Gulf States are planning a fresh round of big arms buys from US and European manufacturers, as they replace old equipment and respond to the perceived threat of Iran and other regional security concerns.
A recent flurry of requests to Washington for new or updated missile systems suggest Arabian Peninsula countries are seeking to build a tougher military shield against Iran in case of an attack by Israel or the US against the Persian state, analysts say.
Demand from the Gulf has triggered high-level commercial lobbying as western countries compete to win multi-billion dollar contracts for their companies amid an uncertain regional security backdrop.
“The US major defence industries, IT firms, integration systems - they all have an enormous opportunity,” says William Cohen, a former Republican Senator who served as Secretary of Defence under Democratic president Bill Clinton and now advises US businesses.
Since November 2, the US Congress has been notified of 4 separate requests for arms buys by Gulf countries, totaling $24.2bn. The deals include transport aircraft for Saudi Arabia, a $9.9bn Patriot missile system for Qatar and high altitude area defence missiles for the United Arab Emirates.
Lockheed Martin and Raytheon of the US are the main beneficiaries of the proposed contracts, which are pitched to Congress as support for important Washington-allied states in the region.
The Middle East and Africa region is the fastest growing revenue stream for Lockheed Martin, says Willy Moore, Regional President of the company in Abu Dhabi. He plays down the impact of the Arab spring on recent proposed deals.
“Governments may change but security requirements do not generally change,” says Mr. Moore. “In terms of the larger threats, the strategic threats in the region, there's no question that countries out here are looking to a threat coming from Iran.”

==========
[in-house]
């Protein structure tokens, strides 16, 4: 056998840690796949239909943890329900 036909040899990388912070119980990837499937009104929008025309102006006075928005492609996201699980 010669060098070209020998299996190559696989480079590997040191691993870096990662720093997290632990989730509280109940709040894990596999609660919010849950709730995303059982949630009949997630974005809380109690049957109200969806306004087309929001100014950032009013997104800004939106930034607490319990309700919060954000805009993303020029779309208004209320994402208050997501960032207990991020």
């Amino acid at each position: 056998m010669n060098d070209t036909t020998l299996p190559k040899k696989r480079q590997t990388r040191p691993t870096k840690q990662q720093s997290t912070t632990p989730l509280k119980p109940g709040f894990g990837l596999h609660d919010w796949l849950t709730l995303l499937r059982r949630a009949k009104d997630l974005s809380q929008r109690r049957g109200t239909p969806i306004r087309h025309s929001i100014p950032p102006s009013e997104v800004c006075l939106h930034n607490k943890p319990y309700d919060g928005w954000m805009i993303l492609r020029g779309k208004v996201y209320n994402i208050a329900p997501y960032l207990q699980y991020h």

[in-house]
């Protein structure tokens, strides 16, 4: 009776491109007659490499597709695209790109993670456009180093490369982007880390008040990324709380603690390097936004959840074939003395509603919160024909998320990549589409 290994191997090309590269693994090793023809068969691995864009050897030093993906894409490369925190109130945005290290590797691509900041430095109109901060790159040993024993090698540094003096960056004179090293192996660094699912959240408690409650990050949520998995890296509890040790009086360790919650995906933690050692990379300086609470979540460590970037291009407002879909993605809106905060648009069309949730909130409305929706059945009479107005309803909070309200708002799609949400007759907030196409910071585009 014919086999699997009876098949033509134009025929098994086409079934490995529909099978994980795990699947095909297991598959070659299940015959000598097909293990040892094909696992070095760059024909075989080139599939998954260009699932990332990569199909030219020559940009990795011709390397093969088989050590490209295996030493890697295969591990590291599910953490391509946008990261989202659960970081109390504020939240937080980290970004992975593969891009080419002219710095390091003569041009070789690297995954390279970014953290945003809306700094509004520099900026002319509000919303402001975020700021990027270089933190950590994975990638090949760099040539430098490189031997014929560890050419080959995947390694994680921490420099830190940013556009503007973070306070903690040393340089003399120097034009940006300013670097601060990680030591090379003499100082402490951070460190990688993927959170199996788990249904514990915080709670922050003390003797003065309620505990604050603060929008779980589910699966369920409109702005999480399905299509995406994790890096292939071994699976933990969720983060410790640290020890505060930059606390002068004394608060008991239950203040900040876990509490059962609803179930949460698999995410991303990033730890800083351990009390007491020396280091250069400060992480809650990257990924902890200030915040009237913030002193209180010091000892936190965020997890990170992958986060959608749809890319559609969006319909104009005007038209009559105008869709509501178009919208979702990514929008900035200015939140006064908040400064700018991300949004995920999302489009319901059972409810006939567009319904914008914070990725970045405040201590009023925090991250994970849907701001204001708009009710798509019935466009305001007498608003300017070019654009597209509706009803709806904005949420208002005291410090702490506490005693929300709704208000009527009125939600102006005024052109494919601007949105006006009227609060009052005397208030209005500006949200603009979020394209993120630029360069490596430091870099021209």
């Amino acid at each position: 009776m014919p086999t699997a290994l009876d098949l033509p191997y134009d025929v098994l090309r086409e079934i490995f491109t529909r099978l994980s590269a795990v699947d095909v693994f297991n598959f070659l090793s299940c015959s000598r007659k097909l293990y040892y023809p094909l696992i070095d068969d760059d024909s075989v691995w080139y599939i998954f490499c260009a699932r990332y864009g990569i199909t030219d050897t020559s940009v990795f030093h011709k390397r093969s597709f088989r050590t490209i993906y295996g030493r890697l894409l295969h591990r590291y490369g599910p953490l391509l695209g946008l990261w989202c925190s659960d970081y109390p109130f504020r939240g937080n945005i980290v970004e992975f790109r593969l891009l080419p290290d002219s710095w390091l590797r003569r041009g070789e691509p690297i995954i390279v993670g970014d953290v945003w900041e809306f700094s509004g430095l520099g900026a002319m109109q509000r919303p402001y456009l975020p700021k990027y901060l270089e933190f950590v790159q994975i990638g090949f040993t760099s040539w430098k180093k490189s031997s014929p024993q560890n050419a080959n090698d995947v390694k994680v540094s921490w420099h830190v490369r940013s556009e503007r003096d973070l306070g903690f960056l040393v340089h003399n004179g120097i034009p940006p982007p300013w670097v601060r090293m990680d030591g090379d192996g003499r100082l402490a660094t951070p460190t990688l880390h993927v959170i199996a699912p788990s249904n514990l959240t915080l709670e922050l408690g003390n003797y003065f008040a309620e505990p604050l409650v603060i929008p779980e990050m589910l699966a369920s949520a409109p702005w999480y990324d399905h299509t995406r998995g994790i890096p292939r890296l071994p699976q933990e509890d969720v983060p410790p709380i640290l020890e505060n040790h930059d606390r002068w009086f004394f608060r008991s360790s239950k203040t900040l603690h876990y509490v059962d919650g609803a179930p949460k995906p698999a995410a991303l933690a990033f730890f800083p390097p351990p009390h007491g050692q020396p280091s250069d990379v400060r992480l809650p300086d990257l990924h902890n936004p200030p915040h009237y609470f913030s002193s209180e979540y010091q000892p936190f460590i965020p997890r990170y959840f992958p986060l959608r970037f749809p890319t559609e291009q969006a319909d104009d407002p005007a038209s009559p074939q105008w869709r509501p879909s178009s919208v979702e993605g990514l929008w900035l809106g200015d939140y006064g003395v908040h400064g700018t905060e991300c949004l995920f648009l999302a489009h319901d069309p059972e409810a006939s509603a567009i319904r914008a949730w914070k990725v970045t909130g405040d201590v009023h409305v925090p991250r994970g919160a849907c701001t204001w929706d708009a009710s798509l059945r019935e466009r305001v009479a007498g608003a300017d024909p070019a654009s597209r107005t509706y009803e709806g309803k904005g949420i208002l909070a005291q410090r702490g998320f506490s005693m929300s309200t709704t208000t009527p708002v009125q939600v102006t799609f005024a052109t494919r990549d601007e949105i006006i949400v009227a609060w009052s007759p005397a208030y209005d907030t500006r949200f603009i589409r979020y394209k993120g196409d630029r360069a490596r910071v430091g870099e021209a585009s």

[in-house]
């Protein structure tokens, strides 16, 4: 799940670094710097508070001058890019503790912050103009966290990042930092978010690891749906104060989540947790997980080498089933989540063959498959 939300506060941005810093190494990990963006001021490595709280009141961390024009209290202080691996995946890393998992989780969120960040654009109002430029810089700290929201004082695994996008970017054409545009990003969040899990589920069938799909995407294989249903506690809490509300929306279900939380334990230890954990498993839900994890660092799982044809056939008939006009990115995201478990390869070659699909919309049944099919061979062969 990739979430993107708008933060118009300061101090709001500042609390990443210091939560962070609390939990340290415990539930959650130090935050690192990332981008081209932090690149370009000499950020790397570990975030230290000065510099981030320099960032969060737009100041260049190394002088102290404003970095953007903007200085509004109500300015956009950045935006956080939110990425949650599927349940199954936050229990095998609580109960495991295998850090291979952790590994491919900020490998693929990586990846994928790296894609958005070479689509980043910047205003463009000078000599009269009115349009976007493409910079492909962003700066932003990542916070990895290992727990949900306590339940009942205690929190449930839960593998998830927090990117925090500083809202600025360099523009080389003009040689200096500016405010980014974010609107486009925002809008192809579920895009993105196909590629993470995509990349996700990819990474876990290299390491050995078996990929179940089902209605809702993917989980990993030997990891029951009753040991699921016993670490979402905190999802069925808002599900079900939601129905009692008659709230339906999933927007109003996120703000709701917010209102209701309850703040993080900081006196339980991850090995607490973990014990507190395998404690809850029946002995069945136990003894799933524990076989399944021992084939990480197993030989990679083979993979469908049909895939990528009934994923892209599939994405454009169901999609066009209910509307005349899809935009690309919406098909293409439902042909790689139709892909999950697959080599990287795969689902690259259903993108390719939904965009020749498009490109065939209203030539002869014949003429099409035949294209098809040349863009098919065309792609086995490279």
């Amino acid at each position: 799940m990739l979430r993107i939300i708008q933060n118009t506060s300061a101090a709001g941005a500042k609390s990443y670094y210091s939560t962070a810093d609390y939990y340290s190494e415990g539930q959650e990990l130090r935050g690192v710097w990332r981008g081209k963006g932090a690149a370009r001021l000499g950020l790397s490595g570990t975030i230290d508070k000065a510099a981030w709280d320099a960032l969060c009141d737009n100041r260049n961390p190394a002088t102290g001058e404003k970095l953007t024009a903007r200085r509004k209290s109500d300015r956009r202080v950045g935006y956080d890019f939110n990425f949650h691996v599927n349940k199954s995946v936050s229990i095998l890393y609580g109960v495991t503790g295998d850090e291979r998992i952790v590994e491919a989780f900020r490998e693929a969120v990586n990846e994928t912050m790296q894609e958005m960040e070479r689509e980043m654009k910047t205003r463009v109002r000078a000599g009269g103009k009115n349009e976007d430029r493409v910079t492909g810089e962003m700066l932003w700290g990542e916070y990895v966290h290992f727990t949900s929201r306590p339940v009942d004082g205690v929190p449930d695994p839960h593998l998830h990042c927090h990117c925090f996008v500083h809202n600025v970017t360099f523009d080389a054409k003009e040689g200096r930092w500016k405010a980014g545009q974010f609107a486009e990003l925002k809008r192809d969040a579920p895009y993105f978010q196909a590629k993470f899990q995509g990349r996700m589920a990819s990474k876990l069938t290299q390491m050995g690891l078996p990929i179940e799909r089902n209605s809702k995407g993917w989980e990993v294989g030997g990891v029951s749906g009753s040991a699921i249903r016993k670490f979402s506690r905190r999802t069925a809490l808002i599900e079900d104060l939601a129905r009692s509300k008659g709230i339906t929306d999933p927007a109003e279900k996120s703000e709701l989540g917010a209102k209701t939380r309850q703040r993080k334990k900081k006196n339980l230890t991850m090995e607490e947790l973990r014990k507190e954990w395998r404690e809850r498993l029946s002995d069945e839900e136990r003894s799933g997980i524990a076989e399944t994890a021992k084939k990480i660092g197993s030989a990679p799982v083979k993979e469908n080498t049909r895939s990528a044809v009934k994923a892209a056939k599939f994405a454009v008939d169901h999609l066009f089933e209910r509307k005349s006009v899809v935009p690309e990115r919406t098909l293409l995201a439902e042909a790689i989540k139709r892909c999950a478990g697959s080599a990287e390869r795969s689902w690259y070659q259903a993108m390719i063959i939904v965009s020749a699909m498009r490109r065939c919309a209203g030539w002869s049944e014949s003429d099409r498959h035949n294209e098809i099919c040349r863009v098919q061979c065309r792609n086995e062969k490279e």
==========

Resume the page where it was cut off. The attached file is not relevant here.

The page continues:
European companies are also seeking big contracts in the region. David Cameron, British Prime Minister, used a Gulf visit this month to push for sales of more than 100 warplanes to Saudi Arabia, the UAE and Oman. Paris has lobbied hard for deals, competing with London by proposing to provide the UAE with more than 60 Rafale fighter jets.
The latest round of proposed deals comes after heavy Gulf state activity in the international arms markets last year, according to a report by the Congressional Research Service for US lawmakers. The value of US agreements to supply weapons to emerging nations more than doubled from $32.7bn in 2010 to $71.5bn in 2011, with Saudi Arabia's $33.7bn of agreements leading the way, the research said.
Jeremy Binnie, Middle East and Africa editor of Jane's Defence Weekly magazine, said the size of the latest proposed US-Gulf deals and the focus on missile systems - including a $4.2bn deal with Kuwait earlier this year - was “obviously aimed at countering the ballistic missile threat emanating from Iran”.
“Ultimately the idea is that all this stuff will plug into each other to form a regional missile shield,” he added, although he noted it was still unclear to what extent the Gulf countries were co-operating with each other, or how their enhanced capabilities would fit in with the US alliance with Israel.
Analysts say that with the Gulf countries bunched so close together, a broader regional anti-missile system, backed by the US, would allow whoever had the best shot to take it first.
Five Arab countries are now among the world's top 10 most militarised nations in terms of spending as a percentage of gross domestic product, according to a report published this month by the Bonn International Centre for Conversion, a German research institute. Jan Grebe, project leader at the centre, said the results signaled “the development of a regional arms race”.
Source: The Financial Times